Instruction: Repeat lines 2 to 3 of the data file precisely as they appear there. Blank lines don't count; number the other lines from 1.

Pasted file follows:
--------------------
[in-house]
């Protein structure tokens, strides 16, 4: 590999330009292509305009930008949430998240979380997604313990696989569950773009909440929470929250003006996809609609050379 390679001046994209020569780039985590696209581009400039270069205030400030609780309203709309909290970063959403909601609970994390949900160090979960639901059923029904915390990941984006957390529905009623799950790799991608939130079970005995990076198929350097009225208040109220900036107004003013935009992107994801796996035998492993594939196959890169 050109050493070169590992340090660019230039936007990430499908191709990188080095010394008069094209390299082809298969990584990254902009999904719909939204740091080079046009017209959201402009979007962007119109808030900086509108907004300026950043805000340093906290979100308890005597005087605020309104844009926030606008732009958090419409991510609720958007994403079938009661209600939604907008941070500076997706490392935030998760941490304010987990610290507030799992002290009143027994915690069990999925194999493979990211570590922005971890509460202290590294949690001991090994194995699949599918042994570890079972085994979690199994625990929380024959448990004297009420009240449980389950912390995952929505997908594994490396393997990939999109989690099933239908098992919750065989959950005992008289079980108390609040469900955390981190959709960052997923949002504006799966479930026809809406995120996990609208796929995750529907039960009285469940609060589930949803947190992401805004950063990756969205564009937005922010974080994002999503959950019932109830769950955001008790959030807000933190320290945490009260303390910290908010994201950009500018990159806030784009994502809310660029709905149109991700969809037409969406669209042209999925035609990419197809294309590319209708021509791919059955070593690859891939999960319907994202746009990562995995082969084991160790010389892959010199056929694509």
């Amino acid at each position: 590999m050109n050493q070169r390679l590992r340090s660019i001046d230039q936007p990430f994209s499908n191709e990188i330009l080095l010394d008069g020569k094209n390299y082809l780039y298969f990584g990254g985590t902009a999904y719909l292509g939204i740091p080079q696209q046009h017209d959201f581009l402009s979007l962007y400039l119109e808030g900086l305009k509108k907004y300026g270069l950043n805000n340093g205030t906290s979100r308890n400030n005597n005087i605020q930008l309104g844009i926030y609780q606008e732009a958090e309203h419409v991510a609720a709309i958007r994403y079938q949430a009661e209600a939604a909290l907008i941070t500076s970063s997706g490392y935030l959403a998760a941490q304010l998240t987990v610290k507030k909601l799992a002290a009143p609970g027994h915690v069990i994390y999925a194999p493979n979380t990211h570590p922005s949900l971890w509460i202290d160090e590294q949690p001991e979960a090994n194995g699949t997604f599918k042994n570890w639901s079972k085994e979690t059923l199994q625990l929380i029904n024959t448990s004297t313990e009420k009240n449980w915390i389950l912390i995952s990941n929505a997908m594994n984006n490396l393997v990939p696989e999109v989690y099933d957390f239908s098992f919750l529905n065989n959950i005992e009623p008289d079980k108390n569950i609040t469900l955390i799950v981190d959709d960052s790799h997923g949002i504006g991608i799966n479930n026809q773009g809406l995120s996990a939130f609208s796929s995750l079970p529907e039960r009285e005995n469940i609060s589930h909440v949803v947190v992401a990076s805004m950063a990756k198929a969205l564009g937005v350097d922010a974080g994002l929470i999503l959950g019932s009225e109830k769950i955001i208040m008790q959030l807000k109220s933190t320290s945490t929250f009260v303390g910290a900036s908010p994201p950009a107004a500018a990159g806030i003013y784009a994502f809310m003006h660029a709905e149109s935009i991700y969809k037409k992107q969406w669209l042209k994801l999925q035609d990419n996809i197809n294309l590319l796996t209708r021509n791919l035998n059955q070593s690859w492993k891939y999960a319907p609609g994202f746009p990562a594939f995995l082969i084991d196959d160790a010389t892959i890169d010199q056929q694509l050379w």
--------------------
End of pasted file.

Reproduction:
């Protein structure tokens, strides 16, 4: 590999330009292509305009930008949430998240979380997604313990696989569950773009909440929470929250003006996809609609050379 390679001046994209020569780039985590696209581009400039270069205030400030609780309203709309909290970063959403909601609970994390949900160090979960639901059923029904915390990941984006957390529905009623799950790799991608939130079970005995990076198929350097009225208040109220900036107004003013935009992107994801796996035998492993594939196959890169 050109050493070169590992340090660019230039936007990430499908191709990188080095010394008069094209390299082809298969990584990254902009999904719909939204740091080079046009017209959201402009979007962007119109808030900086509108907004300026950043805000340093906290979100308890005597005087605020309104844009926030606008732009958090419409991510609720958007994403079938009661209600939604907008941070500076997706490392935030998760941490304010987990610290507030799992002290009143027994915690069990999925194999493979990211570590922005971890509460202290590294949690001991090994194995699949599918042994570890079972085994979690199994625990929380024959448990004297009420009240449980389950912390995952929505997908594994490396393997990939999109989690099933239908098992919750065989959950005992008289079980108390609040469900955390981190959709960052997923949002504006799966479930026809809406995120996990609208796929995750529907039960009285469940609060589930949803947190992401805004950063990756969205564009937005922010974080994002999503959950019932109830769950955001008790959030807000933190320290945490009260303390910290908010994201950009500018990159806030784009994502809310660029709905149109991700969809037409969406669209042209999925035609990419197809294309590319209708021509791919059955070593690859891939999960319907994202746009990562995995082969084991160790010389892959010199056929694509």
């Amino acid at each position: 590999m050109n050493q070169r390679l590992r340090s660019i001046d230039q936007p990430f994209s499908n191709e990188i330009l080095l010394d008069g020569k094209n390299y082809l780039y298969f990584g990254g985590t902009a999904y719909l292509g939204i740091p080079q696209q046009h017209d959201f581009l402009s979007l962007y400039l119109e808030g900086l305009k509108k907004y300026g270069l950043n805000n340093g205030t906290s979100r308890n400030n005597n005087i605020q930008l309104g844009i926030y609780q606008e732009a958090e309203h419409v991510a609720a709309i958007r994403y079938q949430a009661e209600a939604a909290l907008i941070t500076s970063s997706g490392y935030l959403a998760a941490q304010l998240t987990v610290k507030k909601l799992a002290a009143p609970g027994h915690v069990i994390y999925a194999p493979n979380t990211h570590p922005s949900l971890w509460i202290d160090e590294q949690p001991e979960a090994n194995g699949t997604f599918k042994n570890w639901s079972k085994e979690t059923l199994q625990l929380i029904n024959t448990s004297t313990e009420k009240n449980w915390i389950l912390i995952s990941n929505a997908m594994n984006n490396l393997v990939p696989e999109v989690y099933d957390f239908s098992f919750l529905n065989n959950i005992e009623p008289d079980k108390n569950i609040t469900l955390i799950v981190d959709d960052s790799h997923g949002i504006g991608i799966n479930n026809q773009g809406l995120s996990a939130f609208s796929s995750l079970p529907e039960r009285e005995n469940i609060s589930h909440v949803v947190v992401a990076s805004m950063a990756k198929a969205l564009g937005v350097d922010a974080g994002l929470i999503l959950g019932s009225e109830k769950i955001i208040m008790q959030l807000k109220s933190t320290s945490t929250f009260v303390g910290a900036s908010p994201p950009a107004a500018a990159g806030i003013y784009a994502f809310m003006h660029a709905e149109s935009i991700y969809k037409k992107q969406w669209l042209k994801l999925q035609d990419n996809i197809n294309l590319l796996t209708r021509n791919l035998n059955q070593s690859w492993k891939y999960a319907p609609g994202f746009p990562a594939f995995l082969i084991d196959d160790a010389t892959i890169d010199q056929q694509l050379w």